While in some cases it is homeowners or established tenants illegally dwelling in condemned properties, in others it is squatters.
At a run down house on Lombard Avenue, three adults were exiting the boarded up home one weekday afternoon. A man introduced himself, saying he was a potential buyer checking out the property. With no realtor present and the property unlawful to enter, his story was suspicious. The man and his two companions left hastily.
A contractor working next door walked over, concerned. He checked the property and found the back sliding door had been broken in. The self-described would be buyer returned minutes later with a warning to watch out for drug paraphernalia that’s inside. The contractor believed the man had returned to take belongings from the condemned house. A confrontation ensued, the contractor calling out the man for squatting before the man again beat a hasty retreat.
On Holly Drive, a neighbor reported five or six people and their dogs had been in and out of the condemned property next door to him, but as of mid-October the house had recently, blessedly, gone quiet.
While camping in an abandoned house is illegal, the city has determined the buildings are unsafe for anyone: tenant, owner or squatter. Squatting can exacerbate the problems: People break into homes, compromising doors and windows, sometimes leaving their unsanitary trash or drug paraphernalia behind. One abandoned 75th Street SE property reeked with foul odors, a decaying rat in the front yard, old plywood boards and trash adding to the stench.
“Code enforcement officers are familiar with condemned properties in their assigned neighborhoods (and) pay attention to the condition of those structures while doing other inspections in the neighborhood, and seek to periodically review the current list of those properties,” Goepfert said.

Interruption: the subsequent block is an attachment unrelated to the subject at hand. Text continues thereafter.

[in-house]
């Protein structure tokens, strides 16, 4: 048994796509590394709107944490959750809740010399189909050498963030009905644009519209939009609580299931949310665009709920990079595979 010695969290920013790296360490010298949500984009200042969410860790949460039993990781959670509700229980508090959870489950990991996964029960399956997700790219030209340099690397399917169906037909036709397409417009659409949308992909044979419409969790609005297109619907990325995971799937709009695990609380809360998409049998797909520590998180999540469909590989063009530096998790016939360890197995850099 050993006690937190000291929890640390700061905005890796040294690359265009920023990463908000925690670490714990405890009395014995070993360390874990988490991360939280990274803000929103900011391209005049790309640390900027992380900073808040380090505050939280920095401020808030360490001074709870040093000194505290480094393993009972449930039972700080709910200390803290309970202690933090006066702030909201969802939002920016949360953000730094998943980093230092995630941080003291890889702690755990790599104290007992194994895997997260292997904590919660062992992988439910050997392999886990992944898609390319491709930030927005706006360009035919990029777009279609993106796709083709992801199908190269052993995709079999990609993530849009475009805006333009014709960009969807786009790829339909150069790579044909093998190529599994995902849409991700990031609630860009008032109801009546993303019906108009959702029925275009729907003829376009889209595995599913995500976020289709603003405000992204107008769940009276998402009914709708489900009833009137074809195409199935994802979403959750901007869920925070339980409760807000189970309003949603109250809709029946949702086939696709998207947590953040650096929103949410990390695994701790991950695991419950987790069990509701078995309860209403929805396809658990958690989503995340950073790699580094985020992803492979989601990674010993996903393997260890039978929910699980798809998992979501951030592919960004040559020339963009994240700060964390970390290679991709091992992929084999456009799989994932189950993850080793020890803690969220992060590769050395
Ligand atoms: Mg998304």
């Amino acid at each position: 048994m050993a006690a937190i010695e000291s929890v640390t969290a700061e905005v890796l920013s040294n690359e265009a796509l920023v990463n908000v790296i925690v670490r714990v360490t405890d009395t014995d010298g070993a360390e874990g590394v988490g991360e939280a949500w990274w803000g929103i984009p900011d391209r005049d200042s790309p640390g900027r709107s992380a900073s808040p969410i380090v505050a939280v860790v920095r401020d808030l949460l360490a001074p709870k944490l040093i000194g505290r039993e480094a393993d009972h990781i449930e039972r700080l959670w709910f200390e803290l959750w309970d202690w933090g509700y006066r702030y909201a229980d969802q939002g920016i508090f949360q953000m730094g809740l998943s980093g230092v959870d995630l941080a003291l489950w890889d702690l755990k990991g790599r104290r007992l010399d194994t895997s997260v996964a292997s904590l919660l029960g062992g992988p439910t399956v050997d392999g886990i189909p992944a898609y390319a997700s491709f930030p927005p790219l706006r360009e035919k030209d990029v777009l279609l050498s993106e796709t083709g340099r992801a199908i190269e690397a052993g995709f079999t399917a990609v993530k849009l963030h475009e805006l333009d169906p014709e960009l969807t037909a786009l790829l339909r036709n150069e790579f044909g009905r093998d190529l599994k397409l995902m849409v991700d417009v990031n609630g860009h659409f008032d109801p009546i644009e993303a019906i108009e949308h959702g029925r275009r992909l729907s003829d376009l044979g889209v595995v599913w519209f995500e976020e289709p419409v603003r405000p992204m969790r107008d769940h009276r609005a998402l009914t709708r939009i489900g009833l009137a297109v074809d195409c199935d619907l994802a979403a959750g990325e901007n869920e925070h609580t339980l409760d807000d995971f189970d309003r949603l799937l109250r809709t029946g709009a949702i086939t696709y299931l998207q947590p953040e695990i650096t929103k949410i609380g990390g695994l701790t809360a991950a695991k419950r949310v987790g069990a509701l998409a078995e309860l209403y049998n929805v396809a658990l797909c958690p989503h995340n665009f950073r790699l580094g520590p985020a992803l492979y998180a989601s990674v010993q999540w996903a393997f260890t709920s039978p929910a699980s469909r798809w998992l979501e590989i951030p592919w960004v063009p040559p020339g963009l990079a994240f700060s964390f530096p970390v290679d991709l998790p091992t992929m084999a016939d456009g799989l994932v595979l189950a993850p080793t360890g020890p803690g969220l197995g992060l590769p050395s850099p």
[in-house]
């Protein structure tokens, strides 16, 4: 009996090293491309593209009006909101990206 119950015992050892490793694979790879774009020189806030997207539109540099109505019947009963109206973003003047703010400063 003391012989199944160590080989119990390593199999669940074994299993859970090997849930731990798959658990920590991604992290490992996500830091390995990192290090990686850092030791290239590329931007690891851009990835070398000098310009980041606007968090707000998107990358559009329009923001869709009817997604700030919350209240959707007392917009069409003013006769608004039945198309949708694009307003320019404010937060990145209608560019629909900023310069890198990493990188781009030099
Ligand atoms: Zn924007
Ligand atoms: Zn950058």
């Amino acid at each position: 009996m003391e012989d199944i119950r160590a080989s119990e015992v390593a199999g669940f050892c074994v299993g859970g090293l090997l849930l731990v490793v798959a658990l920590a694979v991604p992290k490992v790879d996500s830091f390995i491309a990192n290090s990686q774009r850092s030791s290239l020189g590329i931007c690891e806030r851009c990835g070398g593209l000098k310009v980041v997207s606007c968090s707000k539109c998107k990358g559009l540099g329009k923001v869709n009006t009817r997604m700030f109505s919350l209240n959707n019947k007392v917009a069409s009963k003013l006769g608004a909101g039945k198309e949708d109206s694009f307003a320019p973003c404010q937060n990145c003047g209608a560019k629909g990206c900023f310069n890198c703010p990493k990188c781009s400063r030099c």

The code enforcement team contains six members — and is short one person, a vacancy Goepfert said the city hopes to fill soon.
“The condemnation comes, for the most part, when people fail to correct actions we’ve given” them to correct, Lee, the building official, said in an October interview. Rathbun, the attorney, said “we want the owner to fix the problems first, to avoid condemnation.”
If those efforts fail, and a building is condemned, the city can take some enforcement action if it becomes aware problems have cropped up. In some cases, that includes boarding up a structure.
Code enforcement officers “will continue enforcement efforts until the structure becomes vacant and secure. This includes contacting owners when possible, gaining a hearing examiner order that requires the owner to vacate and secure the property, and then performing emergency boarding if needed,” Goepfert said in an email.
The city can also opt to have unlawful residents served with an abatement warrant by a judge.
Goepfert said neighbors are encouraged to call the police if a condemnation order is violated.